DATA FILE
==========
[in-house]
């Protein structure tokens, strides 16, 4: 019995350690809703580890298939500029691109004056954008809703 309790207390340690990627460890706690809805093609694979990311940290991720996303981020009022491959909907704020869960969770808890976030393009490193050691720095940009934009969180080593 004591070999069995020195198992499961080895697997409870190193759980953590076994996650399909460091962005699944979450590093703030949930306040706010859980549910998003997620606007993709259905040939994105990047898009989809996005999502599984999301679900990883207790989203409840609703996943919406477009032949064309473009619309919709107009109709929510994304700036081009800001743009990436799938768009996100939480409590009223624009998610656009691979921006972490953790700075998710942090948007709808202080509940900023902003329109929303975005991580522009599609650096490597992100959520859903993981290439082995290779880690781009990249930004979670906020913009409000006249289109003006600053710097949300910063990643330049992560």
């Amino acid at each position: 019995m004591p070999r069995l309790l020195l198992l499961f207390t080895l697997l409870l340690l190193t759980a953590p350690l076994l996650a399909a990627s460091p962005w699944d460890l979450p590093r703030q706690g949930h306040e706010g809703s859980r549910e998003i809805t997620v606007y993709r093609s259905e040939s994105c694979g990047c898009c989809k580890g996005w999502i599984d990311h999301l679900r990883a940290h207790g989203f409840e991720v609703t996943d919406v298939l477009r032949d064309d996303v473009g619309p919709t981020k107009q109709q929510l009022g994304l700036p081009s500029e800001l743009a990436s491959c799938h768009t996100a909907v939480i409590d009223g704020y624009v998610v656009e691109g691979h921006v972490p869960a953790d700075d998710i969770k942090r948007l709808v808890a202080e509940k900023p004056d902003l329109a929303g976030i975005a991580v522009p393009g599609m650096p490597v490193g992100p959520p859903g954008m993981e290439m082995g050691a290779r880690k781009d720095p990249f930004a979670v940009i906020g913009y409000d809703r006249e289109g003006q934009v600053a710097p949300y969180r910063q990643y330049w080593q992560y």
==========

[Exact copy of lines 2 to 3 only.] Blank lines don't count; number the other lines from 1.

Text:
């Protein structure tokens, strides 16, 4: 019995350690809703580890298939500029691109004056954008809703 309790207390340690990627460890706690809805093609694979990311940290991720996303981020009022491959909907704020869960969770808890976030393009490193050691720095940009934009969180080593 004591070999069995020195198992499961080895697997409870190193759980953590076994996650399909460091962005699944979450590093703030949930306040706010859980549910998003997620606007993709259905040939994105990047898009989809996005999502599984999301679900990883207790989203409840609703996943919406477009032949064309473009619309919709107009109709929510994304700036081009800001743009990436799938768009996100939480409590009223624009998610656009691979921006972490953790700075998710942090948007709808202080509940900023902003329109929303975005991580522009599609650096490597992100959520859903993981290439082995290779880690781009990249930004979670906020913009409000006249289109003006600053710097949300910063990643330049992560």
């Amino acid at each position: 019995m004591p070999r069995l309790l020195l198992l499961f207390t080895l697997l409870l340690l190193t759980a953590p350690l076994l996650a399909a990627s460091p962005w699944d460890l979450p590093r703030q706690g949930h306040e706010g809703s859980r549910e998003i809805t997620v606007y993709r093609s259905e040939s994105c694979g990047c898009c989809k580890g996005w999502i599984d990311h999301l679900r990883a940290h207790g989203f409840e991720v609703t996943d919406v298939l477009r032949d064309d996303v473009g619309p919709t981020k107009q109709q929510l009022g994304l700036p081009s500029e800001l743009a990436s491959c799938h768009t996100a909907v939480i409590d009223g704020y624009v998610v656009e691109g691979h921006v972490p869960a953790d700075d998710i969770k942090r948007l709808v808890a202080e509940k900023p004056d902003l329109a929303g976030i975005a991580v522009p393009g599609m650096p490597v490193g992100p959520p859903g954008m993981e290439m082995g050691a290779r880690k781009d720095p990249f930004a979670v940009i906020g913009y409000d809703r006249e289109g003006q934009v600053a710097p949300y969180r910063q990643y330049w080593q992560y």